Mr Neal shared one message showing a worker admitting he would only work for cash to avoid taxes
He shared one message showing a worker admitting he would only work for cash to avoid taxes.
‘I’m sorry, Marc I’m dodging tax and child support assessment this year hence why I stopped working for 300k per year, I’ve been raped the last few years, and I’ve had enough,’ the message read.
‘I’m going to have to pass, sorry for wasting your time.’
Mr Neal added: ‘It’s frustrating. Our work can change last minute a lot with guys sick or positive with covid, or needing to mind kids when partners are sick, so when you put posts needing people for the next day, they feel they’ve got the power to command what they want.
‘Or there’s those that don’t actually want anything other than cash, so either cherry pick the ones offering cash, or try their luck with ones that aren’t offering it and that are desperate enough to maybe give in and change to cash.’
His Facebook post prompted other business owners to share their experiences with ridiculous requests.
‘$30 per hour isn’t enough for general labour’ and ‘pay me $300 cash per day, at the end of the day, then I’ll turn up’ were also among the responses sent to Mr Neal (stock image)
‘People don’t want to work anymore or want the best of both worlds (still claim Centrelink and get cash in hand),’ one person wrote.
‘I have had six months of this (since the main part of this problem has started) and I’m done. We suppliers don’t get paid cash and have to pay tax on everything, but employees don’t care about anyone but themselves anymore.’
Another added, ‘I am happy to pay people what they are worth but double dipping on Centrelink (sic) is poor form.’
Other social media users swooped in to defend the labourers.
‘I remember a time when general labouring paid more than 30ph,’ one wrote.
‘Then, when a surplus of backpackers came, offers dropped as low as 20ph. Workers were desperate enough to accept that. And not a peep was heard from employers. Workers just adapted because they needed to work.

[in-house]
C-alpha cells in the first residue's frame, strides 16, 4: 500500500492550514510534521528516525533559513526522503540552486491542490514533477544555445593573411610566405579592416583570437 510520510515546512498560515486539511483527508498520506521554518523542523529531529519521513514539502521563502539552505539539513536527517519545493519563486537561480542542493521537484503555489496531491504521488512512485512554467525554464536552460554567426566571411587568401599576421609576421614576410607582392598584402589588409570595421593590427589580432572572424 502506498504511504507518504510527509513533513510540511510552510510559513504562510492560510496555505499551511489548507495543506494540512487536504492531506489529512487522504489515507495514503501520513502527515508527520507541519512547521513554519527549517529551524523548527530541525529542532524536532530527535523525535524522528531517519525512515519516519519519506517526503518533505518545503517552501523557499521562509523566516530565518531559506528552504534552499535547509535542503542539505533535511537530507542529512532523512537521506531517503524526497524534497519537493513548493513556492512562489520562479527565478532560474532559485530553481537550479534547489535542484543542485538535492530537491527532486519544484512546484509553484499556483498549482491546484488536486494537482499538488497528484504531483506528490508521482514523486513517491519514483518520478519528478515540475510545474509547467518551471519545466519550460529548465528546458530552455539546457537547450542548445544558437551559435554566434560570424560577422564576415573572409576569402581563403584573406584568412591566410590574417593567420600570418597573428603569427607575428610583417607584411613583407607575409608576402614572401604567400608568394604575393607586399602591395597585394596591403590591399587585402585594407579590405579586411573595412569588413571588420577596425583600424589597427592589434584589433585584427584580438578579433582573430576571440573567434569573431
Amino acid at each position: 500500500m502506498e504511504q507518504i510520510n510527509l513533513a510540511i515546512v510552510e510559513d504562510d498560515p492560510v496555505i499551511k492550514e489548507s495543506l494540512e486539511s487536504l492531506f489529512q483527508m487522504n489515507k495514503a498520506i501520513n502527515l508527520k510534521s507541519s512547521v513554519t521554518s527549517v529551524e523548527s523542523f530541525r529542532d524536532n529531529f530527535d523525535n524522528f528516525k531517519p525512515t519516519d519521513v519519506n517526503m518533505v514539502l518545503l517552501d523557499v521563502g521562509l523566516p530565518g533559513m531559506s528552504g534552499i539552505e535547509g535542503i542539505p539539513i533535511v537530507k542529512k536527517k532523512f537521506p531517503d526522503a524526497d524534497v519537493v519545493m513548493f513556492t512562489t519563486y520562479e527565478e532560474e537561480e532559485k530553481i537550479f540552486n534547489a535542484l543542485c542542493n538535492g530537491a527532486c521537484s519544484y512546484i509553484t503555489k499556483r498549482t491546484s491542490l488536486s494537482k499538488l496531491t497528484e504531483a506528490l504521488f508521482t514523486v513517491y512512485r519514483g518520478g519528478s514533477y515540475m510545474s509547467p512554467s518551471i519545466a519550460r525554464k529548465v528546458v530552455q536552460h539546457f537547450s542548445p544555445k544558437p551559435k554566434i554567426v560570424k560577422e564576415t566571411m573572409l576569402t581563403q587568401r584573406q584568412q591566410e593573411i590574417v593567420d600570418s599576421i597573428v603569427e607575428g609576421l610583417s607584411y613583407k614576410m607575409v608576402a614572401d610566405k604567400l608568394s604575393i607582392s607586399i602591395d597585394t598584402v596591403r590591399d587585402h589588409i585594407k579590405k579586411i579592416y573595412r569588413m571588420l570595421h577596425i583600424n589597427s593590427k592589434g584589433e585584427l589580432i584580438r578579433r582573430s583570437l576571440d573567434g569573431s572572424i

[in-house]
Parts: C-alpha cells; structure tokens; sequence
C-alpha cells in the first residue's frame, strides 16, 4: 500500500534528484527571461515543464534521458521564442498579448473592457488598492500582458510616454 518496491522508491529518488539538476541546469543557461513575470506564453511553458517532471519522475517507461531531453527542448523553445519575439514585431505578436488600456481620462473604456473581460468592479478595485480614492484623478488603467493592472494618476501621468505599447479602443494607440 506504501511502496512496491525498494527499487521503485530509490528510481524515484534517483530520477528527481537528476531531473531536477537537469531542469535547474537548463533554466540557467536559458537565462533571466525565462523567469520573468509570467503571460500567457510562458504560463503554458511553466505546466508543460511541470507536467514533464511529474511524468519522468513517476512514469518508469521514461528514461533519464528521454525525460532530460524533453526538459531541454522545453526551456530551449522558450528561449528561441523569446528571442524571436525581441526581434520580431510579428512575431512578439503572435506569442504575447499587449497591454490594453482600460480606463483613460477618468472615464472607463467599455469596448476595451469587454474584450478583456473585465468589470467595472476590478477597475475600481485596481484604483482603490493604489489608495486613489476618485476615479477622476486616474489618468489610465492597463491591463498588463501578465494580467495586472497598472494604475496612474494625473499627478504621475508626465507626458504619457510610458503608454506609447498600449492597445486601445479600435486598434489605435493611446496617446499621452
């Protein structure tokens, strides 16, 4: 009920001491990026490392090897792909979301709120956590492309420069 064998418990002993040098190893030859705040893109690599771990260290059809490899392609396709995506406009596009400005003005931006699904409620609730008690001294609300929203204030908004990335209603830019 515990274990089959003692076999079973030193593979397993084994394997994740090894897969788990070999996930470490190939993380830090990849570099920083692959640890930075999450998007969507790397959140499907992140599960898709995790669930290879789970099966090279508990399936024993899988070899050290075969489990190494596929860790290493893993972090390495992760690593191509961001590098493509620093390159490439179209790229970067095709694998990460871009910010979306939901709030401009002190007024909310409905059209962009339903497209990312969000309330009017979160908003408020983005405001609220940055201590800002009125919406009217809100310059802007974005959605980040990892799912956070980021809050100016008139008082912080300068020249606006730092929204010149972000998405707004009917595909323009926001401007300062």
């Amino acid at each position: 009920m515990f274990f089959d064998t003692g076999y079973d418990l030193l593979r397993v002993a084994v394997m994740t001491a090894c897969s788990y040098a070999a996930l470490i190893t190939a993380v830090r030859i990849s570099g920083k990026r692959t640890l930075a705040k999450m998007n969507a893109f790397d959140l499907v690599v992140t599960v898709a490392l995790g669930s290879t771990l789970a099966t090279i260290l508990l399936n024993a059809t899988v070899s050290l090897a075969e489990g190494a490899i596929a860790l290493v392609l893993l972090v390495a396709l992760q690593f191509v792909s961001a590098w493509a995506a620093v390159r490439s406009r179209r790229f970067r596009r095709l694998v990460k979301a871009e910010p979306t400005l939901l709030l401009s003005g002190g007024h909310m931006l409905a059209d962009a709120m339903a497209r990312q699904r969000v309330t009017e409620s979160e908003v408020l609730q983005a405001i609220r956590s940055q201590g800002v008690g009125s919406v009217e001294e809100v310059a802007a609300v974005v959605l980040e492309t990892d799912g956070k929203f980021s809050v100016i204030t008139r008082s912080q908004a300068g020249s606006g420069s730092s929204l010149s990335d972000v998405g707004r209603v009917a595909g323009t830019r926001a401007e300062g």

‘Now the market is starting to self-correct, workers are being lambasted for going with the flow. Bit of a double standard there.’
Queensland’s mining sector is desperately seeking workers and offering starting salaries over $100,000 and sign-on bonuses of $10,000 for those with the right skills
The commodity price boom, a long-time skill shortage and the Covid restrictions keeping out overseas workers, have meant miners are working hard to attract people into the sector
The worker shortage prompted some businesses to offer attractive packages to try and entice employees.
Mining services firm Thiess, to offer a $10,000 sign-on bonus and a $5,000 bonus for a successful referral.
The bonus comes on top of the six-figure salary that is usually offered to engineers with auto-electricians starting at around $140,000 and metallurgists and automation engineers commanding between $100,000 and $130,000.
The Queensland Resources Council noted that of the 2,007 mining jobs advertised on the employment website seek.com.au last week, 85 per cent paid over six figures.
Australian Resources and Energy Employer Association Chief Executive Steve Knott told Daily Mail Australia that the skills shortage in the mining industry is ‘unprecedented’.